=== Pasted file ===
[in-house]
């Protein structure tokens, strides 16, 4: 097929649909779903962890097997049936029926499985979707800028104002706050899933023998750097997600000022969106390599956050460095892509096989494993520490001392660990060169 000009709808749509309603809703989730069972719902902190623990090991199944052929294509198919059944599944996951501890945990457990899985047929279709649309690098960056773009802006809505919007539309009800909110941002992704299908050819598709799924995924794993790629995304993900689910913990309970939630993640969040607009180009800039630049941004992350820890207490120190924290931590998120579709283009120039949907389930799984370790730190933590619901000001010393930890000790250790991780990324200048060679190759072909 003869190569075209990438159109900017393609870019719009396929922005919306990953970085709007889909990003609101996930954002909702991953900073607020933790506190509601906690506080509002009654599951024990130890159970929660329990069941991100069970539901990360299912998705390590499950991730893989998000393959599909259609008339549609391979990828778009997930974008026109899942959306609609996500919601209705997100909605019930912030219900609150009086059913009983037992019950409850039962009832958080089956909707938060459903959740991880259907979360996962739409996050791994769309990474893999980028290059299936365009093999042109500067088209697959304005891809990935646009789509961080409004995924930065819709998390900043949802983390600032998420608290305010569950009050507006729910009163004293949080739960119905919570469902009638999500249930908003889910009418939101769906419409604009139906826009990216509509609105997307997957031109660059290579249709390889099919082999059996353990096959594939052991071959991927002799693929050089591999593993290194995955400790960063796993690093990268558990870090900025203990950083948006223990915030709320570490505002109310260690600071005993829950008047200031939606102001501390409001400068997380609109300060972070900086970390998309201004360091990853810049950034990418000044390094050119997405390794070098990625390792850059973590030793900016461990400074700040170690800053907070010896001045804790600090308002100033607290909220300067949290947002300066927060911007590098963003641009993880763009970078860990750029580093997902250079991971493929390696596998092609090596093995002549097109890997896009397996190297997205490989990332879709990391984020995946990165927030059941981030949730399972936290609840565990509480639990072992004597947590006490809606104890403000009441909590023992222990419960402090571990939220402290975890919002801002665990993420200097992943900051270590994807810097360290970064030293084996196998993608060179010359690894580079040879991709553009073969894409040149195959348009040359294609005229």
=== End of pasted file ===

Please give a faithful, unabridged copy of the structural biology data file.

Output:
[in-house]
């Protein structure tokens, strides 16, 4: 097929649909779903962890097997049936029926499985979707800028104002706050899933023998750097997600000022969106390599956050460095892509096989494993520490001392660990060169 000009709808749509309603809703989730069972719902902190623990090991199944052929294509198919059944599944996951501890945990457990899985047929279709649309690098960056773009802006809505919007539309009800909110941002992704299908050819598709799924995924794993790629995304993900689910913990309970939630993640969040607009180009800039630049941004992350820890207490120190924290931590998120579709283009120039949907389930799984370790730190933590619901000001010393930890000790250790991780990324200048060679190759072909 003869190569075209990438159109900017393609870019719009396929922005919306990953970085709007889909990003609101996930954002909702991953900073607020933790506190509601906690506080509002009654599951024990130890159970929660329990069941991100069970539901990360299912998705390590499950991730893989998000393959599909259609008339549609391979990828778009997930974008026109899942959306609609996500919601209705997100909605019930912030219900609150009086059913009983037992019950409850039962009832958080089956909707938060459903959740991880259907979360996962739409996050791994769309990474893999980028290059299936365009093999042109500067088209697959304005891809990935646009789509961080409004995924930065819709998390900043949802983390600032998420608290305010569950009050507006729910009163004293949080739960119905919570469902009638999500249930908003889910009418939101769906419409604009139906826009990216509509609105997307997957031109660059290579249709390889099919082999059996353990096959594939052991071959991927002799693929050089591999593993290194995955400790960063796993690093990268558990870090900025203990950083948006223990915030709320570490505002109310260690600071005993829950008047200031939606102001501390409001400068997380609109300060972070900086970390998309201004360091990853810049950034990418000044390094050119997405390794070098990625390792850059973590030793900016461990400074700040170690800053907070010896001045804790600090308002100033607290909220300067949290947002300066927060911007590098963003641009993880763009970078860990750029580093997902250079991971493929390696596998092609090596093995002549097109890997896009397996190297997205490989990332879709990391984020995946990165927030059941981030949730399972936290609840565990509480639990072992004597947590006490809606104890403000009441909590023992222990419960402090571990939220402290975890919002801002665990993420200097992943900051270590994807810097360290970064030293084996196998993608060179010359690894580079040879991709553009073969894409040149195959348009040359294609005229």